We can prattle on and on about whether intrinsic or extrinsic rewards are best. We can cite Dan Pink and we can cite the Incentive Research Foundation. We can talk all we want about whether incentives are great or not. Those are beliefs, opinions and interpretations.
What isn’t an interpretation is that one of the main components of the brain’s reward system is the dopamine system. Dopamine’s release in the brain is linked to an increase in euphoria, added energy, and an increase in focus ability. Research has shown that dopamine is one of the key factors that make cocaine, heroin, and amphetamines so addictive.
Rewards Cause Dopamine Release
A friend and fellow incentive program designer, Kurt Nelson (@whatmotivates on Twitter and his company The Lantern Group) is deep into this stuff. In fact, when the idea occurred to me that because of the relationship between dopamine and rewards we may be creating award addicts, I consulted my Oracle (google) and lo and behold – Kurt’s paper “Motivation and the Brain” popped up.
At first, I almost overlooked it thinking it said, “Pinky and the Brain” (but that’s a post for another day.)
The net-net is this from Kurt’s paper:
“Extrinsic incentives have been shown to increase dopamine and blood flow in the ventral tegmental and nucleas accumbens areas of the brain (Knutson, Adams, Fong, & Hommer, 2001; Zald et al., 2004). The increase in dopamine transmission is higher in the anticipation phase of the reward than in the subsequent consumption phase. “
Keep that in mind when you contrast that to this research (again from Kurt’s paper – crimmeny – he’s doing all the work on this post…)
“Research done in the 1950’s by Olds and Milner (1954) found that animals would respond and learn to activate mechanisms in order to receive electrical stimulation in septum areas of the brain referred to as reward centers. Rats in this study would receive the electrical stimulation by pressing a lever. Some rats were recorded pressing the lever over 2,000 times in an hour and continuing with this behavior until they could no longer press the lever due to exhaustion. (emphasis mine) Further research indicated that the electrical stimulation caused the release of the neurotransmitter dopamine that resulted in the reinforcement of the behavior (Kalat, 2004).”
Now, I’m guessing you don’t have any salespeople running around at the point of exhaustion trying to close that last deal and get the reward… we are a bit more “evolved” than that.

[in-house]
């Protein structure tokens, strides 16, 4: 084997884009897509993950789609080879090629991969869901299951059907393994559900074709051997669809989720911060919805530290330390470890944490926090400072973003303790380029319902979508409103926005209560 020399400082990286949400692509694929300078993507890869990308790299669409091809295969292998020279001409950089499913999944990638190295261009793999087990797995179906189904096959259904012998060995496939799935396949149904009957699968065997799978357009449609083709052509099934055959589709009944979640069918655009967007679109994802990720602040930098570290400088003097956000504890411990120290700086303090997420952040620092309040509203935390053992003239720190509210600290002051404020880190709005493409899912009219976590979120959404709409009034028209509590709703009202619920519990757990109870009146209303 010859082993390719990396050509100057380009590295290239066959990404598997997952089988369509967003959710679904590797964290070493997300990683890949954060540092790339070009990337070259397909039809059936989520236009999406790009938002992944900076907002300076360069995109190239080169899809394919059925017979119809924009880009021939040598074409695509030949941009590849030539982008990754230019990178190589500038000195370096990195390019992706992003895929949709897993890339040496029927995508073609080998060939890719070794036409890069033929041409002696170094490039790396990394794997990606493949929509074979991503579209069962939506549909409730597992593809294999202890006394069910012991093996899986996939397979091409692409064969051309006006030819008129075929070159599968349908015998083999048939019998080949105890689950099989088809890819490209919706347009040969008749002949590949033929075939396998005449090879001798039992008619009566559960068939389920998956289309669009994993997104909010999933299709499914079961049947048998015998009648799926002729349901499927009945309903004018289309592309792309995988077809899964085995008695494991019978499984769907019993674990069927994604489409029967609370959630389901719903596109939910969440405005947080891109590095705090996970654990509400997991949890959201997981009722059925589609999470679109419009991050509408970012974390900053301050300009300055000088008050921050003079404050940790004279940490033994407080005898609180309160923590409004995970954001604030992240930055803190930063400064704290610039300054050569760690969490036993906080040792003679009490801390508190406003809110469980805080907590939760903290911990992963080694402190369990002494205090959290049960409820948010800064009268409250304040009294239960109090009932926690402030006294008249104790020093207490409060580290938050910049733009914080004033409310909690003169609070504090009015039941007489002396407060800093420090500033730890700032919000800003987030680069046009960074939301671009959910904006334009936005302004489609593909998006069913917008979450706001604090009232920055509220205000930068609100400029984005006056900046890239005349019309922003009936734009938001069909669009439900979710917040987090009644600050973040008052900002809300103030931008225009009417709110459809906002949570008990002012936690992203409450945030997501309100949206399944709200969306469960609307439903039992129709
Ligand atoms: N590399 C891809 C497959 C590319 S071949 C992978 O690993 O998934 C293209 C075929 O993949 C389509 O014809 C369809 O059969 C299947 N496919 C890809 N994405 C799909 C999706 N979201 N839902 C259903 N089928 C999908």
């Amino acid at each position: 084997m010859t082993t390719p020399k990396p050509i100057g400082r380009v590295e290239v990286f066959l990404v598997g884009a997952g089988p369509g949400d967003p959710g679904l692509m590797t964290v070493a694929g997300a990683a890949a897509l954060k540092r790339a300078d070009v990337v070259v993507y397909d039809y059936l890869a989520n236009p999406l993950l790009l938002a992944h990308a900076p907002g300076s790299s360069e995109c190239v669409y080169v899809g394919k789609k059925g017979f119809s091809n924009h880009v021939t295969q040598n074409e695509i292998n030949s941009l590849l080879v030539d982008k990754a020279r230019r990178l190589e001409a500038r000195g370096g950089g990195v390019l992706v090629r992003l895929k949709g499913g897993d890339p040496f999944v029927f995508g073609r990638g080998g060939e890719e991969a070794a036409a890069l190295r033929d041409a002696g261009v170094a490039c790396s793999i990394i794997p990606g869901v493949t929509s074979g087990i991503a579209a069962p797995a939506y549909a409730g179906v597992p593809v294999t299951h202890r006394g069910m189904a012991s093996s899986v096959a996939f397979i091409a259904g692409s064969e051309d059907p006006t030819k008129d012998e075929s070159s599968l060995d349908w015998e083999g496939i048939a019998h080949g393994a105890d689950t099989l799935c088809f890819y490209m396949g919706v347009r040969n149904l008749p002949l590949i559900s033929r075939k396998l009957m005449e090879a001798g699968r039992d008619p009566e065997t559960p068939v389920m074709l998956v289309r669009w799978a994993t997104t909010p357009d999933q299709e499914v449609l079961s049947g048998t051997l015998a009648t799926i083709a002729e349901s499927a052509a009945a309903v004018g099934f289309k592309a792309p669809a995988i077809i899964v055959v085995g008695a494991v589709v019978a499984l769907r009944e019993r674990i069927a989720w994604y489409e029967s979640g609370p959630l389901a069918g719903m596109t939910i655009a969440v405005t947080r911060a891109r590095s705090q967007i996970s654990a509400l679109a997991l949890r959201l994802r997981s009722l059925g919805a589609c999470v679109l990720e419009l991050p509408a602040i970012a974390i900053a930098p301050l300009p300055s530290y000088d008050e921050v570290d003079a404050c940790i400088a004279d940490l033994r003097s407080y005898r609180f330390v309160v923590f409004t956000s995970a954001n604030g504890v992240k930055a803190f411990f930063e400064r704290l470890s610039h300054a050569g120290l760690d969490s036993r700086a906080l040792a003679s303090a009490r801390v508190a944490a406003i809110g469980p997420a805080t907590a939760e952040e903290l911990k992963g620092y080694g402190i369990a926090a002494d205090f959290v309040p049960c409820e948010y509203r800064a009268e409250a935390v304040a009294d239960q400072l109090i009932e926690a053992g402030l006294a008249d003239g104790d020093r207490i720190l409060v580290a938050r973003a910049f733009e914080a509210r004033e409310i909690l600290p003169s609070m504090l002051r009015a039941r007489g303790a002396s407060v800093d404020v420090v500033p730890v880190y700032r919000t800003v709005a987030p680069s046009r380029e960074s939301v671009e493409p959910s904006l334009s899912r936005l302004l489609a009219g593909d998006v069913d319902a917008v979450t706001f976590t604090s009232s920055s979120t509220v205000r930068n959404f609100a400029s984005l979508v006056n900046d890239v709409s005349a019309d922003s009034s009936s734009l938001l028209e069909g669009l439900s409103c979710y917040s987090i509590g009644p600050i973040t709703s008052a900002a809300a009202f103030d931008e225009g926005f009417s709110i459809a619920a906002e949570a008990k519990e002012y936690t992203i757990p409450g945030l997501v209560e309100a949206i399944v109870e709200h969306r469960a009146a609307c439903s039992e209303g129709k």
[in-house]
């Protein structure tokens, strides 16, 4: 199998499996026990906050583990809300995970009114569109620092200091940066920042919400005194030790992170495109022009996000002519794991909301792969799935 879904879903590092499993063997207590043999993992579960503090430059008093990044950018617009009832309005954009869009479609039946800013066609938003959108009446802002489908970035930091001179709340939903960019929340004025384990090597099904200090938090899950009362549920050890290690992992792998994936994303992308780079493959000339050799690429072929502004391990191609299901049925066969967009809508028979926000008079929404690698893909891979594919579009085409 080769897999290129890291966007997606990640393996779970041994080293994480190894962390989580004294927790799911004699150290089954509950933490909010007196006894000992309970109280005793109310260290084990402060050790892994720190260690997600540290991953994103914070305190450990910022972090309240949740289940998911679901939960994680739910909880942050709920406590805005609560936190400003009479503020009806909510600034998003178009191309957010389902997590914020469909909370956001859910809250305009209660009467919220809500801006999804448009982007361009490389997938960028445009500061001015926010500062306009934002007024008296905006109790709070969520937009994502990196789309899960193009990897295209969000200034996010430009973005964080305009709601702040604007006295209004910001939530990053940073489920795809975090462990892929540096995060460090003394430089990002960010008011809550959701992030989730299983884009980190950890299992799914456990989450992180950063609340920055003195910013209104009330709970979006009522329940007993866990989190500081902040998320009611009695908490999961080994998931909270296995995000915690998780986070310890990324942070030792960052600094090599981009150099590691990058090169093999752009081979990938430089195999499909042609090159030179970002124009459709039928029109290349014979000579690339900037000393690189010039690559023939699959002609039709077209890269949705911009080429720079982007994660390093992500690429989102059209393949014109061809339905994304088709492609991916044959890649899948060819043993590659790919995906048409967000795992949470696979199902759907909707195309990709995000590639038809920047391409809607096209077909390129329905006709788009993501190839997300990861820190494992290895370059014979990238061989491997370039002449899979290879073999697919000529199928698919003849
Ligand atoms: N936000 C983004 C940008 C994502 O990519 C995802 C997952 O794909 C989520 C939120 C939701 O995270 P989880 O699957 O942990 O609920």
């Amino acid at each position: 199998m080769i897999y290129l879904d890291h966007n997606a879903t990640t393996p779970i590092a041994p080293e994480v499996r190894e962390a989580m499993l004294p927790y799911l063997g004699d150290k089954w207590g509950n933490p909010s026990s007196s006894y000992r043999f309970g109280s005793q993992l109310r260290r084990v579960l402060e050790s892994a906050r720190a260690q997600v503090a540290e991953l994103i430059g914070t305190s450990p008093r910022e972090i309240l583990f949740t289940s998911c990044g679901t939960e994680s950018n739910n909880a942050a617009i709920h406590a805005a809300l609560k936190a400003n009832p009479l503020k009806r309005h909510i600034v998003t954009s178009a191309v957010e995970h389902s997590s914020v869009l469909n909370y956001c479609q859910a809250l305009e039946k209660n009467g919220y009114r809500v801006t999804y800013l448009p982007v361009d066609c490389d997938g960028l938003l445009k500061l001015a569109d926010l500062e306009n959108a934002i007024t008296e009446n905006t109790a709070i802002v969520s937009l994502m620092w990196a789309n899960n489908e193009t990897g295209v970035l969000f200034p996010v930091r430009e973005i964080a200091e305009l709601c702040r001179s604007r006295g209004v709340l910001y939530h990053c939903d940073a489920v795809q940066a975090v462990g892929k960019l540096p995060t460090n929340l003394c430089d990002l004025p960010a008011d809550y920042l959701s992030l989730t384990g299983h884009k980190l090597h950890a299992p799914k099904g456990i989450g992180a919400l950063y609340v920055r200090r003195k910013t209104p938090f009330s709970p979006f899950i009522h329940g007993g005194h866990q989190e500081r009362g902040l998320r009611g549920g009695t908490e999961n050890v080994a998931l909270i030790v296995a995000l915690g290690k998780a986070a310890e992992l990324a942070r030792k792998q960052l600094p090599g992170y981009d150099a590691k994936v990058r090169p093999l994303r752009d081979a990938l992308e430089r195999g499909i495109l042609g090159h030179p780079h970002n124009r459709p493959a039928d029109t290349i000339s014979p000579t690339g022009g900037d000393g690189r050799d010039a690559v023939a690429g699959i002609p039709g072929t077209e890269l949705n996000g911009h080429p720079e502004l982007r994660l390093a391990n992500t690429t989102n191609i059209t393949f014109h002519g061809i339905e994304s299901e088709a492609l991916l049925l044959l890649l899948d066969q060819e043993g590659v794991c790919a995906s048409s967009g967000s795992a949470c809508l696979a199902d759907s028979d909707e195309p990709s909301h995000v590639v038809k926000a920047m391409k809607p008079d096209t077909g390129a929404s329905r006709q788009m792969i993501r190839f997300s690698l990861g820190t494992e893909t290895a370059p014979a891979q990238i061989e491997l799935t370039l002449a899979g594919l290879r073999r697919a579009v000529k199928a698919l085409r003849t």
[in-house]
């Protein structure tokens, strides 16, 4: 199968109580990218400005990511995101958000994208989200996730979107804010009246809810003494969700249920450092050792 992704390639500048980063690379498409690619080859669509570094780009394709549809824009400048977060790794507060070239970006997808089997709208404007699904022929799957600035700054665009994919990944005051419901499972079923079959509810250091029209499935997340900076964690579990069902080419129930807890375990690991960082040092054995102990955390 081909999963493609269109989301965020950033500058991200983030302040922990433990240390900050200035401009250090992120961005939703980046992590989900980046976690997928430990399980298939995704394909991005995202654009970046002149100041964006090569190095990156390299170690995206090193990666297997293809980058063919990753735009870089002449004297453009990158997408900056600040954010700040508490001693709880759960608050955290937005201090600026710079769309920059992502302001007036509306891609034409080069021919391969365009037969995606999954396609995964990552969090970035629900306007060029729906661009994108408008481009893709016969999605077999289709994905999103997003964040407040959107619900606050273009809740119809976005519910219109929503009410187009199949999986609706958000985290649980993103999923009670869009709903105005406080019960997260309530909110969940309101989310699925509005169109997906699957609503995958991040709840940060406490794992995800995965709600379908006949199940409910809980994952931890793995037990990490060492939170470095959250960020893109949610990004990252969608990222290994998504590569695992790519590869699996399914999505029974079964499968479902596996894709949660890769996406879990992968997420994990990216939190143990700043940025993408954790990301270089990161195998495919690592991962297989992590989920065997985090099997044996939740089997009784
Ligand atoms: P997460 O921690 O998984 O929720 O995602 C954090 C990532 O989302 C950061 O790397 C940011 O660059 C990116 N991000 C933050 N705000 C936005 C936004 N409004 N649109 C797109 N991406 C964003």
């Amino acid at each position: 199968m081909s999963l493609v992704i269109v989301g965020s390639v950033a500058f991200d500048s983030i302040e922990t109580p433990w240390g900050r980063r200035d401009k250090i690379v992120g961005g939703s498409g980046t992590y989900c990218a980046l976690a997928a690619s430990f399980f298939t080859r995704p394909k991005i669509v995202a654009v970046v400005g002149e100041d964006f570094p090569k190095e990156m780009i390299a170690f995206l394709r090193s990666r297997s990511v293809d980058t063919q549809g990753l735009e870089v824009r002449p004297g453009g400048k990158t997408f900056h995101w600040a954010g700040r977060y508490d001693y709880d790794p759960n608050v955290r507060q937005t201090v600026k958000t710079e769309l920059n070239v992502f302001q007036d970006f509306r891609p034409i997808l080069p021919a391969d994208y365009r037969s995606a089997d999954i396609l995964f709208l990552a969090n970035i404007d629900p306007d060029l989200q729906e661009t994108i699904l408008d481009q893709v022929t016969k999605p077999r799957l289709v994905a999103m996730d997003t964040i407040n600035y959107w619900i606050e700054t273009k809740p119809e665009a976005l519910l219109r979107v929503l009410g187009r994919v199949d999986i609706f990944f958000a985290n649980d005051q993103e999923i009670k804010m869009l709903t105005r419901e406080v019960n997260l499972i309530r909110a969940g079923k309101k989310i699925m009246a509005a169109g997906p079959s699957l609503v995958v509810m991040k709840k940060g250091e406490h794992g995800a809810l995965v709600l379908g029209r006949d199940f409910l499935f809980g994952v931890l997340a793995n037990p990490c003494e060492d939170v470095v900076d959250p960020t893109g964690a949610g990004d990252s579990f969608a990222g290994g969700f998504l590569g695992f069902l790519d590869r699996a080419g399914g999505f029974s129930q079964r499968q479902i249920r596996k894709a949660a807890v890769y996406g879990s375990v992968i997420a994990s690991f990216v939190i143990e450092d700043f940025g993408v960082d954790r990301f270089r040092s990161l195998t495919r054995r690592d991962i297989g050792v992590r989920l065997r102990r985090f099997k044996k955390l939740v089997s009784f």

However, my thinking is that an overreliance on incentives within an organization may increase the dopamine release for most of the program participants and that if, and when, the company decides to reduce or eliminate the incentives, there will be a decrease in the amount of dopamine the employees get.
I don’t think we’ll find employees huddling in corners with drool hanging from their mouths or vomiting in the hallways due to withdrawal symptoms – but I do think that there could be (will be) a rebound effect that may well take the form of lower engagement, lower satisfaction, lower morale.
It won’t be that anyone will be able to pinpoint it as a decrease in dopamine, but in my mind it probably is related.
I only put this out for discussion as many companies are looking to reduce costs and are moving away from incentives and/or reducing their reliance on them. As the number and value of non-cash and cash reward programs are reduced, we may see such wholesale withdrawal. Maybe, just maybe, the recent free-fall of engagement and satisfaction scores is less a function of the economy and more a function of the average employee not getting their fix of dopamine through reward programs.
Something to think about. On another note, keep those incentive sales people away from our playgrounds! Wait – the teachers are the ones with the sticker charts and SRA reading boxes (I, by the way, was the first in my class to get to the Gold level – just sayin.)
What say you – are we addicted to rewards?